Do You Need A Personal Mission Statement?

In early December 2015 I was sitting in a café in Kathmandu drinking Nepalese tea and journaling about how I could best use my talents and passions from that night forward.

I had been in Nepal for a little over a month with a Canadian mountain climbing company who were considering whether I was an eligible candidate to climb Mt Everest with them in April-May this year. As I had no mountain climbing experience, I had been feeling a little pressure to perform in the month that had led up to this moment. 

In order to qualify to climb Everest, I had to climb two mountains, both of them over 6000m.

Not a huge ask, but a challenge.  

On the morning of my first climb in mid November 2015, I woke at 1.00am for our 2.00am start. I packed my bag and ate some porridge.

Terrible decision. 

This turned out to be a famous bowl of porridge on my trip as it gave me the worst dose of food poisoning I have ever experienced. Within forty minutes I was vomiting, shaking, and in no shape to be out of bed, let alone climbing mountains. 

At that moment, Everest 2016 was over.

Despite getting to the top of the next mountain, the deal was, I had to climb both.

The twelve months of work that had led to this moment played on my mind.

I was disappointed. 

Really disappointed. 

I was craving a fresh sense of hope. 

I was wondering whether Everest would be something I would do again, or if it had just been something that excited me, rather than something I was actually passionate about.

Maybe I had confused excitement for passion?

At this time, I had been reading Stephen Covey's book 'The 7 Habits of Highly Effective People' in which he speaks of how so many of us are swayed and distracted by the shiny things in life. 

The exciting things that we busy ourselves with, so that we never really have time to decide what it is we are trying to achieve. 

I didn't want to be in that category,

But...I was

His thoughts?

Write a mission statement.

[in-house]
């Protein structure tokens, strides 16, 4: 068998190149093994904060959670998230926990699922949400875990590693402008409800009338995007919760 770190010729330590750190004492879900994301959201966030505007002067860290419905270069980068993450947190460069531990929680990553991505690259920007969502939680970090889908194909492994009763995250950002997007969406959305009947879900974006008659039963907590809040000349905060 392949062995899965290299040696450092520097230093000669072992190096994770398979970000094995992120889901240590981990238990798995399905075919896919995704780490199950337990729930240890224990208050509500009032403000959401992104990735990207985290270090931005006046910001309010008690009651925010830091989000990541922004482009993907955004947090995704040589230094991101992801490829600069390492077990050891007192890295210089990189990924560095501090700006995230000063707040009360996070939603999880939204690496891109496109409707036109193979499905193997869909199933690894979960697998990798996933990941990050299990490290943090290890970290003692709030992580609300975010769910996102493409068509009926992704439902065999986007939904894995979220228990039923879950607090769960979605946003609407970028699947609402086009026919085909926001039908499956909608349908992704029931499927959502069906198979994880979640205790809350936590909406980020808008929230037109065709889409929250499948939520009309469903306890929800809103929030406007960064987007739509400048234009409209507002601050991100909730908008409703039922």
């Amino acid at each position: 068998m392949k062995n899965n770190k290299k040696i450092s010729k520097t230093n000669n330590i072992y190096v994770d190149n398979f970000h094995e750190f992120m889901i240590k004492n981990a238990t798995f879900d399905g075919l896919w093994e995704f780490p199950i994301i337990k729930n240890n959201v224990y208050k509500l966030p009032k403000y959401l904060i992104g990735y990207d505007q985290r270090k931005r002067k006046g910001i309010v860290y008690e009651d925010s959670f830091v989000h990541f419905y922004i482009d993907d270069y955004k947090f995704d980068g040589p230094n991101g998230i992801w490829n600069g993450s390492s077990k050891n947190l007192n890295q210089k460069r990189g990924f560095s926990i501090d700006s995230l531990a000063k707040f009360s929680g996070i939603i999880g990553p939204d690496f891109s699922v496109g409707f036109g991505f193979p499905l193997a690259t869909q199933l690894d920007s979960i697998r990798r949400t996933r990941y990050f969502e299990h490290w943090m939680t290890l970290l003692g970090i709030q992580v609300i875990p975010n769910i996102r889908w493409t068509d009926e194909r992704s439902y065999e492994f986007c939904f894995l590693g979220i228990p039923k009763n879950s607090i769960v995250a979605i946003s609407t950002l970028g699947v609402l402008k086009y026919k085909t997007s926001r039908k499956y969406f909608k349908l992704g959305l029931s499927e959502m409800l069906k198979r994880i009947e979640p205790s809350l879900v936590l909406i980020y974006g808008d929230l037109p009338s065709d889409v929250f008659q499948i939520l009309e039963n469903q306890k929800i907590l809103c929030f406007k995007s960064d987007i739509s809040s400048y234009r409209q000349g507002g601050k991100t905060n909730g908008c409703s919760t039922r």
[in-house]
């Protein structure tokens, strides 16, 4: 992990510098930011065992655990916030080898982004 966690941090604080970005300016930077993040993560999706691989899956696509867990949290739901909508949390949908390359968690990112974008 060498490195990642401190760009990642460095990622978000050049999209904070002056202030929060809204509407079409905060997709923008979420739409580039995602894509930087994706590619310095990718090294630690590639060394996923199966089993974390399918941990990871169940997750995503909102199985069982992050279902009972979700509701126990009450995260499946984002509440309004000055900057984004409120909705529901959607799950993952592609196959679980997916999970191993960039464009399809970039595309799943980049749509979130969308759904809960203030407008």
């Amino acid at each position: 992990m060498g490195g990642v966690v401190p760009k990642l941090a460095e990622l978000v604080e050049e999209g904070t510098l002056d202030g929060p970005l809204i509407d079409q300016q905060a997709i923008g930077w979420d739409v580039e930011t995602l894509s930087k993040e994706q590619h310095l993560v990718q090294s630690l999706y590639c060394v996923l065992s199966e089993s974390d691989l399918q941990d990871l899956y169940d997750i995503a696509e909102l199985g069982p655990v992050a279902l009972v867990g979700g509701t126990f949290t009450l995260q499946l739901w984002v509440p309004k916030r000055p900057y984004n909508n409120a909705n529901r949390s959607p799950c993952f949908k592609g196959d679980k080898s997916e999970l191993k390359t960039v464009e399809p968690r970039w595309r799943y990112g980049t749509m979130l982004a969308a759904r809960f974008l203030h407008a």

A written declaration made by an individual to clarify their core focus. 


  • To keep your priorities clear
  • To simplifiy your decision making process
  • To help you focus
  • To establish what you value most


How your statement is structured is not as important as what it contains. Simply start by answering these questions.

  • How would you like to be remembered?
  • How would you like people to describe you?
  • What is it you want to be?
  • Who matters most to you?
  • How do you define success?
  • What will make your life great?

I started by writing down pages of qualities that I most respect about people I know, that I would like to develop in my own life. Over the following months I edited and adjusted it.  

If you would like a little more help putting a statement together, click here.


Those who know me well will know that I have a long way to go in so many of these character traits. The aim is to develop them, not to make you believe I've reached them yet. 

  1. Love always wins

  2. Never compromise honesty

  3. Seek counsel from others

  4. Defend the absent

  5. Be decisive

  6. Seek to understand others

  7. Think carefully before every purchase

  8. Stress has no place in my life

  9. Be known for patience

  10. Be known for positivity

  11. Keep a sense of humour

  12. Listen more than I speak

  13. Don't fear mistakes

  14. Don't chase praise or fame

  15. Start each day with a great routine

  16. Only commit to what I love

  17. Be flexible, not perfect

  18. Continue to ask "What will make it better"?

  19. Begin with the end in mind

  20. Speak confidently and kindly when asked my opinion

  21. Act brave when I'm not

  22. Choose my focus carefully

  23. Rest every Saturday

  24. Speak into the potential of others

  25. Be extremely generous

  26. Faithful husband with eyes, mind and body

  27. Choose language carefully

  28. Show interest in everyone

  29. Nurture your health

  30. Give people hope through coaching